Plan for Reducing UK Waste Handling Deaths Released
"We wanted this to be a sort of road map to healthier and safer industry – something that lets anyone in waste and recycling join us on a journey. There’s a long road ahead, but we're off in the right direction," said WISH Chair Chris Jones.
A plan for reducing deaths and serious injuries among British waste and recycling industry workers has been published by the Waste Industry Safety and Health (WISH) Forum, which has been working on it since a summit meeting in February, the Health and Safety Executive announced. It outlines 24 immediate action points under these themes: providing strong leadership, involving the workforce, building competence, creating healthier and safer workplaces, and providing support for small and medium-sized employers.
"WISH has been working to improve health, safety and welfare in waste and recycling for more than a decade, and we've made some good progress in that time," said Chris Jones, WISH chair and director of Risk Management and Compliance at Cory Environmental. "There's no shortage of desire in the industry to improve our record.This was clear from the summit in February and the amount of energy and commitment been shown in getting us to this point in publishing the blueprint. If the industry combines its efforts, contributes, and supports the work needed, then everything is achievable, and without unreasonable cost or burden. The more that take part in, and contribute to, the working groups that are being set up, the greater will be the knowledge base, the wider the experience and the lesser will be the burden upon everybody."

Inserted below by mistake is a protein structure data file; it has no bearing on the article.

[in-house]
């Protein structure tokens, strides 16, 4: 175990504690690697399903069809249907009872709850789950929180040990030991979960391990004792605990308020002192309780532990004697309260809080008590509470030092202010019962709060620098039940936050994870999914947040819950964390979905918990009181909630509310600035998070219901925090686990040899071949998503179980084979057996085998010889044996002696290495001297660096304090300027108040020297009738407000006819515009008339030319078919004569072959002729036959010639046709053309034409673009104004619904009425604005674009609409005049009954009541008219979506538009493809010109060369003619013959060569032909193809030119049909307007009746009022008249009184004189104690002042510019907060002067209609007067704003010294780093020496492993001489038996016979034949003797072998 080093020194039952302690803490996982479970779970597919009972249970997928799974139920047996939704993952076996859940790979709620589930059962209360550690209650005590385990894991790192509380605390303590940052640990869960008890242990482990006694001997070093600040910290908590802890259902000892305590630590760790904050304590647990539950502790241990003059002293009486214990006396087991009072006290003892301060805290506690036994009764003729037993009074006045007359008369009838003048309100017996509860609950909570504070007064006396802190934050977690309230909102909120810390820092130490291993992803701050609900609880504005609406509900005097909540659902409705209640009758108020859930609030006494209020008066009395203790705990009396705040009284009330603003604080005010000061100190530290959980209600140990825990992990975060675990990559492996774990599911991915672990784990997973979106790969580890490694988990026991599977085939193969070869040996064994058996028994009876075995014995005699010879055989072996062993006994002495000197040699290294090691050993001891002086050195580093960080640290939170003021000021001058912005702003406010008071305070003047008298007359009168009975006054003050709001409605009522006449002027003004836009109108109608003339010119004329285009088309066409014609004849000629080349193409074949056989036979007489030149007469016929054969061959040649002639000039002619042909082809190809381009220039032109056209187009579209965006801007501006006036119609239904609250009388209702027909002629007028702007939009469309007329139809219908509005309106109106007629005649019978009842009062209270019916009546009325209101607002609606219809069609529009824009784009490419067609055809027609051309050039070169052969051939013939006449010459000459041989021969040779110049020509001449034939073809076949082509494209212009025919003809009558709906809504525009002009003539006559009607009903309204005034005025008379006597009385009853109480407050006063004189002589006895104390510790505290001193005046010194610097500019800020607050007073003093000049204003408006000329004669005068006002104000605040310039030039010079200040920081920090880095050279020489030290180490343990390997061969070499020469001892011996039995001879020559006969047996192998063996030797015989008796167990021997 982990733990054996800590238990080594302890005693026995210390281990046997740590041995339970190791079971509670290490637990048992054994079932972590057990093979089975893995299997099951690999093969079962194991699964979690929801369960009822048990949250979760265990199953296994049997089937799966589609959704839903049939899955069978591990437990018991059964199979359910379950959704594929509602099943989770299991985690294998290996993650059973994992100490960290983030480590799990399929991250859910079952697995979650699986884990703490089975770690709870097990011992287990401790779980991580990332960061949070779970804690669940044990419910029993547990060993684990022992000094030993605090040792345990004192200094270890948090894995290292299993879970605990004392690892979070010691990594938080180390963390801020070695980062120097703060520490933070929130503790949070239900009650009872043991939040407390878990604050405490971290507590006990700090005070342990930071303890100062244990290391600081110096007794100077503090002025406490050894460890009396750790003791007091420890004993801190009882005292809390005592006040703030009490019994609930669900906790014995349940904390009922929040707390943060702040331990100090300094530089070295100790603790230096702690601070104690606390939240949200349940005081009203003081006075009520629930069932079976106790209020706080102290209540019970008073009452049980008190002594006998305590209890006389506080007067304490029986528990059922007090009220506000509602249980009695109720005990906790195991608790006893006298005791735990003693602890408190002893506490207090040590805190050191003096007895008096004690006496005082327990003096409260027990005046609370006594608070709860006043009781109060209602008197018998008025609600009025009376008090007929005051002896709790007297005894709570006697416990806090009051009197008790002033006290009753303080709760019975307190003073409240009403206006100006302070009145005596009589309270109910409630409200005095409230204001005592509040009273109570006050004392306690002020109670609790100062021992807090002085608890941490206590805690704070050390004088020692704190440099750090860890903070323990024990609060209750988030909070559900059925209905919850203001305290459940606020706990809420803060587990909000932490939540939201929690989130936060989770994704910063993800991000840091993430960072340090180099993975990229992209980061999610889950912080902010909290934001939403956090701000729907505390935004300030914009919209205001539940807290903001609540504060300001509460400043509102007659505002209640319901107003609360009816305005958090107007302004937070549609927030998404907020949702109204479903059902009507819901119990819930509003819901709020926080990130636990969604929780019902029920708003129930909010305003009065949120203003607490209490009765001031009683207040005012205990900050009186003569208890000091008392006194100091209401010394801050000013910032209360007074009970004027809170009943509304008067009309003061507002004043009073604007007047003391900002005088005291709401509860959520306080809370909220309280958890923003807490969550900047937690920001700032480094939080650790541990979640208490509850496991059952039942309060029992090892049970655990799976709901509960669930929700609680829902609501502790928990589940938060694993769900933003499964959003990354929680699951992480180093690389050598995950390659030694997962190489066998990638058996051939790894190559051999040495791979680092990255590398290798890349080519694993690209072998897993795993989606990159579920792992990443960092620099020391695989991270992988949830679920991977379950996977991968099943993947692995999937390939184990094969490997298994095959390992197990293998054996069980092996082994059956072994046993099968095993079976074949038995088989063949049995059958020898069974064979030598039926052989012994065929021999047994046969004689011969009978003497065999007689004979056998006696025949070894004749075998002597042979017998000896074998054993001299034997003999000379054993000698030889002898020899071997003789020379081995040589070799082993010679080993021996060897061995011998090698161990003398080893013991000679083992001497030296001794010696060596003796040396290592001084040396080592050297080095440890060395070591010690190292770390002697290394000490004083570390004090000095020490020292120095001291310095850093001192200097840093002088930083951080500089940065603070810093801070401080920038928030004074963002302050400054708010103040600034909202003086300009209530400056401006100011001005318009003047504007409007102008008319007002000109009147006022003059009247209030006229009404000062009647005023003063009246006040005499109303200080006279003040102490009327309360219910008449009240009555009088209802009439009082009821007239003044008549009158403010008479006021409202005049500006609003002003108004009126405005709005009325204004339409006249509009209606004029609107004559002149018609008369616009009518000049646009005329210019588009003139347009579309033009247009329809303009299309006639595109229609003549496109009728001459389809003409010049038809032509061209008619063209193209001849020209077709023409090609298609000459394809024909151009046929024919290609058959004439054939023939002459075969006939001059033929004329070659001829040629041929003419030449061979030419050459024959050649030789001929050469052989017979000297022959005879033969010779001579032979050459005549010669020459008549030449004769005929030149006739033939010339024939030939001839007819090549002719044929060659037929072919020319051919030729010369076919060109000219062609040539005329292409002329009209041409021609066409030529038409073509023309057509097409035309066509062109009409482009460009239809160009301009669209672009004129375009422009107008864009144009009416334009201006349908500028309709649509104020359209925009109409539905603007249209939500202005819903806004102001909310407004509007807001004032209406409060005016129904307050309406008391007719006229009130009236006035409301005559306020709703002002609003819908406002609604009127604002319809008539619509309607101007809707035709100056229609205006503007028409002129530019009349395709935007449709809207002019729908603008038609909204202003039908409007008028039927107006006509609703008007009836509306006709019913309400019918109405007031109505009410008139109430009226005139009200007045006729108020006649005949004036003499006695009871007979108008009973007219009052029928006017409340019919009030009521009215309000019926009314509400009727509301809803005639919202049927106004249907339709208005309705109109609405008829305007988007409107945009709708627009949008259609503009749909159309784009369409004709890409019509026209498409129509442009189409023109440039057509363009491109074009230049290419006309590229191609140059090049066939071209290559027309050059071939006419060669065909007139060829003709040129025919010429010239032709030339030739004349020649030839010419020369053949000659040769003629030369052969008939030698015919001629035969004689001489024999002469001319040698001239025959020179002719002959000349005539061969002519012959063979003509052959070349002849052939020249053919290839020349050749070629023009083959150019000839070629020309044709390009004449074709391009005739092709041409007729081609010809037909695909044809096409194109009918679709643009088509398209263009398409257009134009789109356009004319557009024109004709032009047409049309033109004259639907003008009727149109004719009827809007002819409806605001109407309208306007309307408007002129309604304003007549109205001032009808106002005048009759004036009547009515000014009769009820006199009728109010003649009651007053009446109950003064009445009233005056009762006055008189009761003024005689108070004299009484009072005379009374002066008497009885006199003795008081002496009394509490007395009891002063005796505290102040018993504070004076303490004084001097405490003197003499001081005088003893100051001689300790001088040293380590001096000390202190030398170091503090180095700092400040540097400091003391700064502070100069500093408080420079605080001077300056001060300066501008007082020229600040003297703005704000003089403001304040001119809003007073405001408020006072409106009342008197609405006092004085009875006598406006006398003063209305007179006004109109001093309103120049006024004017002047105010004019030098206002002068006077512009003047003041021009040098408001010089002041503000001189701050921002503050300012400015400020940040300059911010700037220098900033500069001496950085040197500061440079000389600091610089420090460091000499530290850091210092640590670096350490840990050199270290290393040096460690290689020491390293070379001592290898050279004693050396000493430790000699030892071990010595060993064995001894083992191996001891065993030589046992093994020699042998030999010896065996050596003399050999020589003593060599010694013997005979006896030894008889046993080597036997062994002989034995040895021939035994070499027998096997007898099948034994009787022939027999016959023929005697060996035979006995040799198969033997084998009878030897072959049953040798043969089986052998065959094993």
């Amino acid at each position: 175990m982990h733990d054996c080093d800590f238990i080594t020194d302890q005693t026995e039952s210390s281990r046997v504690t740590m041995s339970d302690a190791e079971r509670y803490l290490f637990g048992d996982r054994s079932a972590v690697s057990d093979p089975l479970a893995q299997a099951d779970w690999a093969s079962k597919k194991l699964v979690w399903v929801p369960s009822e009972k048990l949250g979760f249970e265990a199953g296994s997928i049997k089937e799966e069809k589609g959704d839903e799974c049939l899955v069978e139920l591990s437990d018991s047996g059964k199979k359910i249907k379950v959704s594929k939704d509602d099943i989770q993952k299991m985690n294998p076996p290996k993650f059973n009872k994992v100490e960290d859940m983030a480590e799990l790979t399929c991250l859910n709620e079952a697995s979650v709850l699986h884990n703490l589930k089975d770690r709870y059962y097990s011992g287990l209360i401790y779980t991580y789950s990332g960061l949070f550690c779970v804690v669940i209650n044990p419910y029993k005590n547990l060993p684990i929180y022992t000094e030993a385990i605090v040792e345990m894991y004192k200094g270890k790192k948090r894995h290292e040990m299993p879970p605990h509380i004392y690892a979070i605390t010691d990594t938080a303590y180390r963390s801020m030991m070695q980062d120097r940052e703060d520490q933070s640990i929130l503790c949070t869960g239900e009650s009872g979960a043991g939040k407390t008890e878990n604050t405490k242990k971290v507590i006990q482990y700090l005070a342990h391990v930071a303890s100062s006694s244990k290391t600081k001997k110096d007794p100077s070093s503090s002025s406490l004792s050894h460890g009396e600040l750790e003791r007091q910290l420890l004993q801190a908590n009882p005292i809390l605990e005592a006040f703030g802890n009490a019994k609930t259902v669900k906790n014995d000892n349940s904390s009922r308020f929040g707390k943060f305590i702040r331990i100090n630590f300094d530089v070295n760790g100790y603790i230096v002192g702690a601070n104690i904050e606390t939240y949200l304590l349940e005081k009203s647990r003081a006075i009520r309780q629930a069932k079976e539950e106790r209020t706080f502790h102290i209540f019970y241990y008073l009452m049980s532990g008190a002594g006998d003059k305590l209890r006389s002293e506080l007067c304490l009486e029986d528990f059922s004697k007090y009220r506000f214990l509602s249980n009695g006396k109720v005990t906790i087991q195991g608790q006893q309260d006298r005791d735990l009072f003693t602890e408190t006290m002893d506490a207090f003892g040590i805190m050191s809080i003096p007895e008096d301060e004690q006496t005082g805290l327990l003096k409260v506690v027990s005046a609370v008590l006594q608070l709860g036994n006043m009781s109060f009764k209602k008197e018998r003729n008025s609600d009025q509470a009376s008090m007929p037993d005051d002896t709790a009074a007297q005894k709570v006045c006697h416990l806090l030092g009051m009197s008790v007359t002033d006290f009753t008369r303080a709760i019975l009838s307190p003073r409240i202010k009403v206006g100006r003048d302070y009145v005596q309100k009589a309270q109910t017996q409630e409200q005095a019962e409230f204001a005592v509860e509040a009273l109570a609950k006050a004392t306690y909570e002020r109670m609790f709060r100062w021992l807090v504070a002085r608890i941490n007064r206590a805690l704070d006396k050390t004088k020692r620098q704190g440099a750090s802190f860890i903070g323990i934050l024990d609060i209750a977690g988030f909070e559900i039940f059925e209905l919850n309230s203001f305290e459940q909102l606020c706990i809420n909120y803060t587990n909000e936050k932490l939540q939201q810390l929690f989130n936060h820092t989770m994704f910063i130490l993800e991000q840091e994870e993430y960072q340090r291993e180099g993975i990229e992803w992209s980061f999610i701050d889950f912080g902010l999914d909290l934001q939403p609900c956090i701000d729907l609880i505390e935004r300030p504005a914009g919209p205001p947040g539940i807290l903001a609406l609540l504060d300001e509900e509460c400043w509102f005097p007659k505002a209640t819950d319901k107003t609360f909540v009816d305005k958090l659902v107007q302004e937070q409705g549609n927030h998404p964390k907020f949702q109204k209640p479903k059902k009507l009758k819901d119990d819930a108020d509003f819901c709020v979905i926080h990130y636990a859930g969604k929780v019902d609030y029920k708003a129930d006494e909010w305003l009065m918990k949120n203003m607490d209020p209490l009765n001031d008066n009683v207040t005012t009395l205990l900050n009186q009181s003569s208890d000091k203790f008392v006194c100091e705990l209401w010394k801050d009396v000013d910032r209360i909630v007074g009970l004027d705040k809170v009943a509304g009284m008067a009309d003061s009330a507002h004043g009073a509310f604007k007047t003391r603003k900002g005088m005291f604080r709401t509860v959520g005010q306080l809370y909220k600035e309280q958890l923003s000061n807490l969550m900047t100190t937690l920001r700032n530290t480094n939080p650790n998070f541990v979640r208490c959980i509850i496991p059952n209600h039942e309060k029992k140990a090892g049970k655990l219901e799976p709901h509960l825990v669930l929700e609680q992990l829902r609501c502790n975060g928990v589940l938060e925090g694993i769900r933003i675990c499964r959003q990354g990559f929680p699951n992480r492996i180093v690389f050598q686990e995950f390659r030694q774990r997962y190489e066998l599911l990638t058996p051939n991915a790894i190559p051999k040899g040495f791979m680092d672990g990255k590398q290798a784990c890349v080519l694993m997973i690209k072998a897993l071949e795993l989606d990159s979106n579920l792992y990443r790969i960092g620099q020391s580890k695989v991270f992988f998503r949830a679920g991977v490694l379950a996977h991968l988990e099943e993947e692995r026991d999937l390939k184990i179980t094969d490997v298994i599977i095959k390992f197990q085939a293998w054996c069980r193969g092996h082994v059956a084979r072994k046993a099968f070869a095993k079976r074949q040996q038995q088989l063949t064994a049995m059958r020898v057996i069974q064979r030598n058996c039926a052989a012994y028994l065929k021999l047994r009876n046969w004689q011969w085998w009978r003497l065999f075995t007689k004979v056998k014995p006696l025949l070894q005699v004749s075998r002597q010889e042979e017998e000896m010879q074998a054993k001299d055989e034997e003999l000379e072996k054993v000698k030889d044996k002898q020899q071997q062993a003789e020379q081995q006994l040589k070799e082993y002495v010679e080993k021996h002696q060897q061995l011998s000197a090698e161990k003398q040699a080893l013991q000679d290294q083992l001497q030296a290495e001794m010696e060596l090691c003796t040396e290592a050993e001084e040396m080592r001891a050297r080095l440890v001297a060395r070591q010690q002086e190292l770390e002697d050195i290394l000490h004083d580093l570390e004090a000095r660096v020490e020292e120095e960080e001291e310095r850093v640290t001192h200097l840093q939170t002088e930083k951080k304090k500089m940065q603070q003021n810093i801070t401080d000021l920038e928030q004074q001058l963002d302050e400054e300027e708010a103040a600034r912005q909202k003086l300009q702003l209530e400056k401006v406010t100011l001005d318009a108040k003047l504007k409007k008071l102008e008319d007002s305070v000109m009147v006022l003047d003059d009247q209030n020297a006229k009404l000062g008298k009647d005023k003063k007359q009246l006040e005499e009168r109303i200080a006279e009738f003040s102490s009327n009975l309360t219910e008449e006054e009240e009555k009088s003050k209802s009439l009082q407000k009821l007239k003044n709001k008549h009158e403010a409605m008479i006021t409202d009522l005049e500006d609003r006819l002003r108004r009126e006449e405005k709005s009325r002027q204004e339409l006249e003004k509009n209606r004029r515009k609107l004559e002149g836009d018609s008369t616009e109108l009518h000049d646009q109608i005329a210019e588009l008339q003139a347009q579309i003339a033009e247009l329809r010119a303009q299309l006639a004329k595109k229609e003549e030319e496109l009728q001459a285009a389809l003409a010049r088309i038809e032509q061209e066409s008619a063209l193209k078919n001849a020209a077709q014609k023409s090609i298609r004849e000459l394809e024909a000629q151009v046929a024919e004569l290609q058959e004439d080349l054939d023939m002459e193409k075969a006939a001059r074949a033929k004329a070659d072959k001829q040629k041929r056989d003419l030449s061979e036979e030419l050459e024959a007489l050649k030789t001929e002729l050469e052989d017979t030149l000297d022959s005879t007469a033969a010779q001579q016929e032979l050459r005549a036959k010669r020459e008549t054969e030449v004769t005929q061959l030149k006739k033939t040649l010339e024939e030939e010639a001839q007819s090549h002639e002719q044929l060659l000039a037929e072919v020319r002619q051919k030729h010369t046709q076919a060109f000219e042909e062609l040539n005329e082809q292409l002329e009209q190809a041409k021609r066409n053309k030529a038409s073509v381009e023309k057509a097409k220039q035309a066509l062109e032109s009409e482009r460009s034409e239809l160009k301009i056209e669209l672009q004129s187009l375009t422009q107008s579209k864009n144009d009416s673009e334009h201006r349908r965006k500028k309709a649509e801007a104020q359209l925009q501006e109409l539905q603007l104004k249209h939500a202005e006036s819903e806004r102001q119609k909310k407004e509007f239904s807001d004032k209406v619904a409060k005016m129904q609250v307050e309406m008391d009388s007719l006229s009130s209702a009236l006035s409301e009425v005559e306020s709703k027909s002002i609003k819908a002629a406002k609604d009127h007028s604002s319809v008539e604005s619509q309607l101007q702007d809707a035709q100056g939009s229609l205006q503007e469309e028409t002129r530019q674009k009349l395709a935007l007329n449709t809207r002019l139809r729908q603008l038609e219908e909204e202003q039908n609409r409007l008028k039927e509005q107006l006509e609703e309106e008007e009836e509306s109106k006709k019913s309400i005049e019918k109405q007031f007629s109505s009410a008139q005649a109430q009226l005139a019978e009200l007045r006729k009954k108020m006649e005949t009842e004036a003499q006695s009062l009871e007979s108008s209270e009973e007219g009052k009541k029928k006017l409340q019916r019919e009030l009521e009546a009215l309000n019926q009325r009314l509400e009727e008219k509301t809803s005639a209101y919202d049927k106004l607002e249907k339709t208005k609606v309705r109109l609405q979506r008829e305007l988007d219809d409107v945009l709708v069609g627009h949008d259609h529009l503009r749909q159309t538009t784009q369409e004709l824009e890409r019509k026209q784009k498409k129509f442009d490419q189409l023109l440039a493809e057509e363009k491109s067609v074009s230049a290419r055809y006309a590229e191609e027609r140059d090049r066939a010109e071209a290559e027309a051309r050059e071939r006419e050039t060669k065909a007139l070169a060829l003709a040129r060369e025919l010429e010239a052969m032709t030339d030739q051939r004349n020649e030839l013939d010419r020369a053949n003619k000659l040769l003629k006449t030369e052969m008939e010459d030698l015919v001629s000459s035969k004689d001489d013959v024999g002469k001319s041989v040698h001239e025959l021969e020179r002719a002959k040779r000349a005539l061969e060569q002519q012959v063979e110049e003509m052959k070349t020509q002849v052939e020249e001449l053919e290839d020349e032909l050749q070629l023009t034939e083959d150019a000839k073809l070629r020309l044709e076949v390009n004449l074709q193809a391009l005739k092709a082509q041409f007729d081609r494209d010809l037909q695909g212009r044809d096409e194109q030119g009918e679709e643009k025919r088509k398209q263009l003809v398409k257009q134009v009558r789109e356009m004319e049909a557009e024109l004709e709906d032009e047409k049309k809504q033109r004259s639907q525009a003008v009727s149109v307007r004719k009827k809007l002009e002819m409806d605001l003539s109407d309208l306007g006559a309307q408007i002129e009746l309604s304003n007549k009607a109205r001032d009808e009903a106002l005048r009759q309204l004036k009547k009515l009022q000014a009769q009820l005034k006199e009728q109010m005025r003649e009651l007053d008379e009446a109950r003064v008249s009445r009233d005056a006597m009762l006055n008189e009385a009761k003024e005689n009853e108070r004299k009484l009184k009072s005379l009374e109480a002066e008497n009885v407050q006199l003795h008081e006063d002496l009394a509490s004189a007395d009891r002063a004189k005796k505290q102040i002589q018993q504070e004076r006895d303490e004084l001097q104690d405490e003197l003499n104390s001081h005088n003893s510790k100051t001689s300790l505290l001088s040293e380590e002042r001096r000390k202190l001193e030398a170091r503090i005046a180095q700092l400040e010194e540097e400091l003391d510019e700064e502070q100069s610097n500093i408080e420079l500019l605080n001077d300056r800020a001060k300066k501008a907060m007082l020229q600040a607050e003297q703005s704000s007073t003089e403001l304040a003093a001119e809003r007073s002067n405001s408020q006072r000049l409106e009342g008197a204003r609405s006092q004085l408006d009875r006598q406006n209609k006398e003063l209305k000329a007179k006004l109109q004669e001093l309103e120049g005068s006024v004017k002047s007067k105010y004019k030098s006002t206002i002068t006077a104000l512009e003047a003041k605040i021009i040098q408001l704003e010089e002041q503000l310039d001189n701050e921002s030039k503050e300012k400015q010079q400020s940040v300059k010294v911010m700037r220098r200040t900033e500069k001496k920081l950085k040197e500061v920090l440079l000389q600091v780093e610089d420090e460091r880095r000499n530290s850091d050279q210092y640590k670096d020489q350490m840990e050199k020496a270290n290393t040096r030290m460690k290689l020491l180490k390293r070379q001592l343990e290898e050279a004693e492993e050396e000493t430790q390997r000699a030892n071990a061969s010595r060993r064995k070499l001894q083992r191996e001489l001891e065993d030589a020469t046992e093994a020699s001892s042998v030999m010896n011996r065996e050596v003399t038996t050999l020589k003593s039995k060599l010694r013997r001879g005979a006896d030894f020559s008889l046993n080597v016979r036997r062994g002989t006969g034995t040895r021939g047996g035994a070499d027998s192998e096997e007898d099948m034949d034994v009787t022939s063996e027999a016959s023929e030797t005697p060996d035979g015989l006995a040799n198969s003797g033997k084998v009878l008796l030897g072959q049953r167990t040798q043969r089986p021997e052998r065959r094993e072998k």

"We wanted this to be a sort of road map to healthier and safer industry – something that lets anyone in waste and recycling join us on a journey. There’s a long road ahead, but we're off in the right direction."
"This is a really important development in the drive for improved health and safety in the waste and recycling sector," said Graeme Walker, HSE's waste and recycling lead. "Iit shows the industry's unequivocal commitment to reducing the number of people killed, injured, or made unwell. We know from our experience in other sectors, such as construction, that long-term sustainable improvements rely on strong industry leadership, and that is what we are seeing here."